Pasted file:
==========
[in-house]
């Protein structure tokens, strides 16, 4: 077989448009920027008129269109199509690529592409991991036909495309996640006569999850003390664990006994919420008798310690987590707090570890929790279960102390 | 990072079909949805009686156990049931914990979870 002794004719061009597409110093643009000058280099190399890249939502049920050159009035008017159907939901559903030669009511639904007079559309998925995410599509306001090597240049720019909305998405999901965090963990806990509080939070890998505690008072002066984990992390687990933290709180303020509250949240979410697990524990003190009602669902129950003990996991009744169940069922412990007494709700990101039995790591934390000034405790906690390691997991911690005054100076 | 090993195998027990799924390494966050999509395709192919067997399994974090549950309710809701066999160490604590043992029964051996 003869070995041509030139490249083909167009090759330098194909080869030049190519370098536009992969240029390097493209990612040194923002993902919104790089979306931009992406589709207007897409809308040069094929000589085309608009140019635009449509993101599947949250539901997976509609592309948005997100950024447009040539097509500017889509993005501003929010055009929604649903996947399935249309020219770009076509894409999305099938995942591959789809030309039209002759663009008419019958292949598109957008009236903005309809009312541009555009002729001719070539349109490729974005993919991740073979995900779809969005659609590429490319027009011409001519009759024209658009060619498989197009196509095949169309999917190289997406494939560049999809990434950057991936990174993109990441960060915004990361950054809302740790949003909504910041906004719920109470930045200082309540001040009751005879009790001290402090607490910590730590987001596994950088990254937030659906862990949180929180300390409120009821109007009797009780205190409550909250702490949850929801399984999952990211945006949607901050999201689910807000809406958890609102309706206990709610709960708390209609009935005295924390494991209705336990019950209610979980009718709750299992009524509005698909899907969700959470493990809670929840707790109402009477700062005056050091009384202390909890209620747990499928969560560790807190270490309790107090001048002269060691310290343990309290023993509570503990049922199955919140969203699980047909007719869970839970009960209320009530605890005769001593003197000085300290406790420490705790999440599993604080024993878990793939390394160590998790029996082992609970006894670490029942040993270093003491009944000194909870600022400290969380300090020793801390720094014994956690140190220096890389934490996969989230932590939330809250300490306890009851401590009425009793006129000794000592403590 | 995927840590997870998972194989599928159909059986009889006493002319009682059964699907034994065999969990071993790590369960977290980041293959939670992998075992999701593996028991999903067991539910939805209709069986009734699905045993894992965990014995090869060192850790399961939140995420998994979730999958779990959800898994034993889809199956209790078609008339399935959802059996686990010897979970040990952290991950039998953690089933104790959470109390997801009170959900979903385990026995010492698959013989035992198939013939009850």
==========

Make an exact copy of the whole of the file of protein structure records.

[in-house]
């Protein structure tokens, strides 16, 4: 077989448009920027008129269109199509690529592409991991036909495309996640006569999850003390664990006994919420008798310690987590707090570890929790279960102390 | 990072079909949805009686156990049931914990979870 002794004719061009597409110093643009000058280099190399890249939502049920050159009035008017159907939901559903030669009511639904007079559309998925995410599509306001090597240049720019909305998405999901965090963990806990509080939070890998505690008072002066984990992390687990933290709180303020509250949240979410697990524990003190009602669902129950003990996991009744169940069922412990007494709700990101039995790591934390000034405790906690390691997991911690005054100076 | 090993195998027990799924390494966050999509395709192919067997399994974090549950309710809701066999160490604590043992029964051996 003869070995041509030139490249083909167009090759330098194909080869030049190519370098536009992969240029390097493209990612040194923002993902919104790089979306931009992406589709207007897409809308040069094929000589085309608009140019635009449509993101599947949250539901997976509609592309948005997100950024447009040539097509500017889509993005501003929010055009929604649903996947399935249309020219770009076509894409999305099938995942591959789809030309039209002759663009008419019958292949598109957008009236903005309809009312541009555009002729001719070539349109490729974005993919991740073979995900779809969005659609590429490319027009011409001519009759024209658009060619498989197009196509095949169309999917190289997406494939560049999809990434950057991936990174993109990441960060915004990361950054809302740790949003909504910041906004719920109470930045200082309540001040009751005879009790001290402090607490910590730590987001596994950088990254937030659906862990949180929180300390409120009821109007009797009780205190409550909250702490949850929801399984999952990211945006949607901050999201689910807000809406958890609102309706206990709610709960708390209609009935005295924390494991209705336990019950209610979980009718709750299992009524509005698909899907969700959470493990809670929840707790109402009477700062005056050091009384202390909890209620747990499928969560560790807190270490309790107090001048002269060691310290343990309290023993509570503990049922199955919140969203699980047909007719869970839970009960209320009530605890005769001593003197000085300290406790420490705790999440599993604080024993878990793939390394160590998790029996082992609970006894670490029942040993270093003491009944000194909870600022400290969380300090020793801390720094014994956690140190220096890389934490996969989230932590939330809250300490306890009851401590009425009793006129000794000592403590 | 995927840590997870998972194989599928159909059986009889006493002319009682059964699907034994065999969990071993790590369960977290980041293959939670992998075992999701593996028991999903067991539910939805209709069986009734699905045993894992965990014995090869060192850790399961939140995420998994979730999958779990959800898994034993889809199956209790078609008339399935959802059996686990010897979970040990952290991950039998953690089933104790959470109390997801009170959900979903385990026995010492698959013989035992198939013939009850």